(COMMERCIAL BREAK)

O'BRIEN: Today's "People in the News" profile focuses on a superb athlete. He's a real inspiration, because he's also a cancer survivor. Lance Armstrong took the lead of the Tour de France today, still early, this is only stage four out of 21. And they're going more than 2,000 miles.

Just before she left on vacation, Paula Zahn looked at the man who's won six in a row and would like one more.

(BEGIN VIDEOTAPE)

PAULA ZAHN, CNN ANCHOR (voice-over): What does it take to spend three weeks in agony, enduring hour after hour of pain, racing more than 2,000 miles with a bull's eye on your back?

JENKINS: He has got an absolute willpower to do anything he puts his mind to.

ZAHN: What does it take to battle a disease that is conspiring to kill you, then ride with the hopes and dreams of so many cancer survivors on your shoulders?

DOUG ULMAN, LANCE ARMSTRONG FOUNDATION: It's the way he lives his life. It's, you know, don't dwell on the negatives. You got this disease, what we are going to do to get past this? ZAHN: What does it take to worker harder, train harder, race harder, live harder than anyone else?

BILL STAPLETON, FRIEND AND BUSINESS PARTNER: Lance is constantly in search of excellence, in being better.

ZAHN: What does it take to be Lance Armstrong?

LINDA ARMSTRONG KELLY, ARMSTRONG'S MOTHER: Lance was a high- energy young man. Definitely like a little tornado coming into a room.

ZAHN: Lance Armstrong was born in 1971, and raised in the suburbs of Dallas, Texas. His mother, Linda, gave birth to him when she was just 17 years old.

KELLY: I had every excuse in the world to fail. Having a child at 17, and I was determined that this would not be failure for me. And the fact that I had a child and I was a child, was the greatest thing that I could have ever wished for. And I'm proud that that happened.

ZAHN: Armstrong's parents divorced when he was a toddler. His mother remarried when Lance was 3.

JENKINS: The father issue in Lance's life is more about the absence of one. His real father evaporated before Lance was even a conscious human being. And then his stepfather, Terry Armstrong and he had a pretty fractious relationship. Lance is not fond of him. They had some real tension when Lance was growing up.

ZAHN: The bond between mother and son, however, was unbreakable. An independent young woman teaching her child as she herself learned about life.

KELLY: Many a time we would sit down and talk at the end of the day, over dinner. And, you know, I would have a bad day, and he'd say, mom, you know, why don't you just quit? And I'd say, son, you never quit.

ARMSTRONG: She taught me a lot growing up, of course, normal things that parents teach their kids, but a lot of it just more mentality and attitude.

ZAHN: The Armstrongs lived in Plano, Texas, a mostly upscale area just outside of Dallas. Lance didn't fit in.

JENKINS: He was a kid who didn't have the kind of money the kids around him had. He didn't come from the right kind of parents. He didn't have a country club membership. He didn't play football in Texas, which was the thing to do. He was always on the outs, you know. He was an outsider, and I think that in some ways, it was the making of him.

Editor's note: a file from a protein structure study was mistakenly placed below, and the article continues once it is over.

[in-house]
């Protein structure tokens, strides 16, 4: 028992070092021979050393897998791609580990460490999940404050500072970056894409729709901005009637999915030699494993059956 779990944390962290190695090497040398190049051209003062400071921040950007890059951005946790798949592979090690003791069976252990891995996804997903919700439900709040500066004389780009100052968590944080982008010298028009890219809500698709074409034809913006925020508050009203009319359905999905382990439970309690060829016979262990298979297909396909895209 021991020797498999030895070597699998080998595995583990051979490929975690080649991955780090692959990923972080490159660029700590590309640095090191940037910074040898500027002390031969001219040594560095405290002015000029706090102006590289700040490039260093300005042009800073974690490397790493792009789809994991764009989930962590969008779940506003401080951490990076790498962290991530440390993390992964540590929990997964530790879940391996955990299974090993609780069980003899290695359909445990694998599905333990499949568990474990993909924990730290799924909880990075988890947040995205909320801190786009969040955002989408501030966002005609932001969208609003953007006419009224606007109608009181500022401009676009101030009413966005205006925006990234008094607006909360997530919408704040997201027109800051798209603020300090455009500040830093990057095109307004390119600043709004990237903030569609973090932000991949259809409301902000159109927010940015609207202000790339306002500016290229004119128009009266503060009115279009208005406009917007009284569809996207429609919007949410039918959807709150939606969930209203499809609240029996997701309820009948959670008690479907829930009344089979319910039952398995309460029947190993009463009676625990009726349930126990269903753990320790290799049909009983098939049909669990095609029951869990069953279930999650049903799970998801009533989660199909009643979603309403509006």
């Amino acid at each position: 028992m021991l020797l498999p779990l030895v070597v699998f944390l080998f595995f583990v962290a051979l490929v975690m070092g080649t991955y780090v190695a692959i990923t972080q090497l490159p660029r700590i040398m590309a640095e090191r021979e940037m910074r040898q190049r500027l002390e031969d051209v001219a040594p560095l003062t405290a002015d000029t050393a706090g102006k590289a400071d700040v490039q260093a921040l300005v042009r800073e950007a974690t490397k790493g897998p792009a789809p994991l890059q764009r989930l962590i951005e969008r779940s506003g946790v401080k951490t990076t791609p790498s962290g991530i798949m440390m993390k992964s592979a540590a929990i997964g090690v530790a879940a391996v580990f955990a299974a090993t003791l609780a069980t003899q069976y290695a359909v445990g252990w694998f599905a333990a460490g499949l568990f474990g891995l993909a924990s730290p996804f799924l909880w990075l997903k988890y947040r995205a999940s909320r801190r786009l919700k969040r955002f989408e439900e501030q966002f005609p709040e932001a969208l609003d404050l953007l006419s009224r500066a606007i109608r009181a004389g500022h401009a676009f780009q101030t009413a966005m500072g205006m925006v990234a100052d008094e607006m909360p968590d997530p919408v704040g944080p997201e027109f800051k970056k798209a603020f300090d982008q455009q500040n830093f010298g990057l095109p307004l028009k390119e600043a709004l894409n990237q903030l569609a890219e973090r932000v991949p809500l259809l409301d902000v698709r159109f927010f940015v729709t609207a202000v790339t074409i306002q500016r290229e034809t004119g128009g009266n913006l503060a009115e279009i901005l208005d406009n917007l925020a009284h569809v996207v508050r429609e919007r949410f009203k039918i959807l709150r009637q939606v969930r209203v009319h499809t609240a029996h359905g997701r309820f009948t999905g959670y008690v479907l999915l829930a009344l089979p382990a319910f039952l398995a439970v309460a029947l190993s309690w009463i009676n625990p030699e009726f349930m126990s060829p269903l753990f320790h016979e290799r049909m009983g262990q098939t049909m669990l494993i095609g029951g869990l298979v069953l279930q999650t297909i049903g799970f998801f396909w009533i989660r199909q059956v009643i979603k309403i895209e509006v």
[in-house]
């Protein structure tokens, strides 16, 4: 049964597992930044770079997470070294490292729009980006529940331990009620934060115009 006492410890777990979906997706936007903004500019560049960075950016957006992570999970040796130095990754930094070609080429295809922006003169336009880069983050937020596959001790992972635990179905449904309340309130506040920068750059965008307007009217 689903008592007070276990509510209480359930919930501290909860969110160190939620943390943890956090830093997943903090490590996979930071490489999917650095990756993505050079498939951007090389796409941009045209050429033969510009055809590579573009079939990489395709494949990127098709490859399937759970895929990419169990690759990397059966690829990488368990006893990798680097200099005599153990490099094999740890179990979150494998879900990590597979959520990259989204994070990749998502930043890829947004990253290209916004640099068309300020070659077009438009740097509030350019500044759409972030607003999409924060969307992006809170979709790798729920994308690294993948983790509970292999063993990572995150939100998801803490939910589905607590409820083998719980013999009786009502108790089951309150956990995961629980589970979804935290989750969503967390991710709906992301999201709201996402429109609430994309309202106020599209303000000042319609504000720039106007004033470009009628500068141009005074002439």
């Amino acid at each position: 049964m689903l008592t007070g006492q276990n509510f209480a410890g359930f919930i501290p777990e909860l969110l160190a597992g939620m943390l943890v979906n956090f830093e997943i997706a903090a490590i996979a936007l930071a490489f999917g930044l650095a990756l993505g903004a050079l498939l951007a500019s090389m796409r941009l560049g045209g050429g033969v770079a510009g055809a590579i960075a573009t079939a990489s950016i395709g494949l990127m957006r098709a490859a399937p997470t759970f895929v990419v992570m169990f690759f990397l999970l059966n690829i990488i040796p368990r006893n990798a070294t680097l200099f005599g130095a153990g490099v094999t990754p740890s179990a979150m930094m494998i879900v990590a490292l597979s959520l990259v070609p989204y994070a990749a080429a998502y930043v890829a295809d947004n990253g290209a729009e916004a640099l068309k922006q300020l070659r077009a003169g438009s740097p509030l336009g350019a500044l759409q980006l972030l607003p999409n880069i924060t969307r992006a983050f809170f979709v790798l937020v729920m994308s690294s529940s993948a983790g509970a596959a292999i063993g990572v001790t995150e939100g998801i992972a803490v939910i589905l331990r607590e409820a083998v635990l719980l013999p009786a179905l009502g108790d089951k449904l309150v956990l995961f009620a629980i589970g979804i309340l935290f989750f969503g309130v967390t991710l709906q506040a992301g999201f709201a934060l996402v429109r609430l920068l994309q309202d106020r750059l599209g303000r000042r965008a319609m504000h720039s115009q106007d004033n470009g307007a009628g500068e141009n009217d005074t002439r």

ZAHN: To escape, Armstrong would turn to his bike. JENKINS: A bike is a great instrument for a runaway boy. And that's a bit of what Lance was. You know, he was trying to run away from some problems, maybe, trying to run away from Plano, Texas, maybe.

He got on that bicycle, he was free.

ZAHN: As a teenager, Armstrong competed in triathlons -- running, swimming, biking. And beating competitors years older than he was.

ARMSTRONG: That's what gave me the biggest hesitation about entering cycling. I said, you can't make a living doing that. I'm making a living now doing triathlons. I don't want to do that, I can't make a living. I was wrong, I mean, obviously.

ZAHN: Armstrong was invited to train with the junior U.S. national cycling team, and moved into the sport full time. He was a brash young rider who knew only one speed -- all-out, who seemed to ride with a chip on his shoulder the size of his home state.

CHRIS CARMICHAEL, ARMSTRONG'S COACH: Early in his career, he was very kind of -- had sort of a cocky attitude and headstrong about the way he wanted to do things. But you know, the interested thing is, is most of the time, he could back it up with some excellent results.

ARMSTRONG: I didn't really know a lot about traditional tactics. It's a very traditional sport. And I came in with all this sort of this American attitude that, well, I don't care about your traditions.

ZAHN: By age 21, Armstrong became the youngest man ever to win a stage of the Tour de France and would later a capture world championship as well. He was young, rich and appeared destined for greatness.

SALLY JENKINS, SPORTS WRITER: Eddie Mercks, the world's greatest cyclist ever, predicted for years that Lance would be a Tour de France winner, when he lost some weight and settled down and focused. The real question mark, was whether he was ever going to work hard enough to fulfill his potential.

ZAHN: When our story continues...

ARMSTRONG: On Wednesday, October 2nd, I was diagnosed with testicular cancer.

ZAHN: Lance Armstrong comes face to face with death.

(END VIDEOTAPE)

(COMMERCIAL BREAK)

O'BRIEN: Welcome back.

Lance Armstrong has was won the Tour de France six times and as of today, is in first place as he tries for a seventh. But he knows better than anyone, life has a way of putting unexpected roadblocks just around the bend.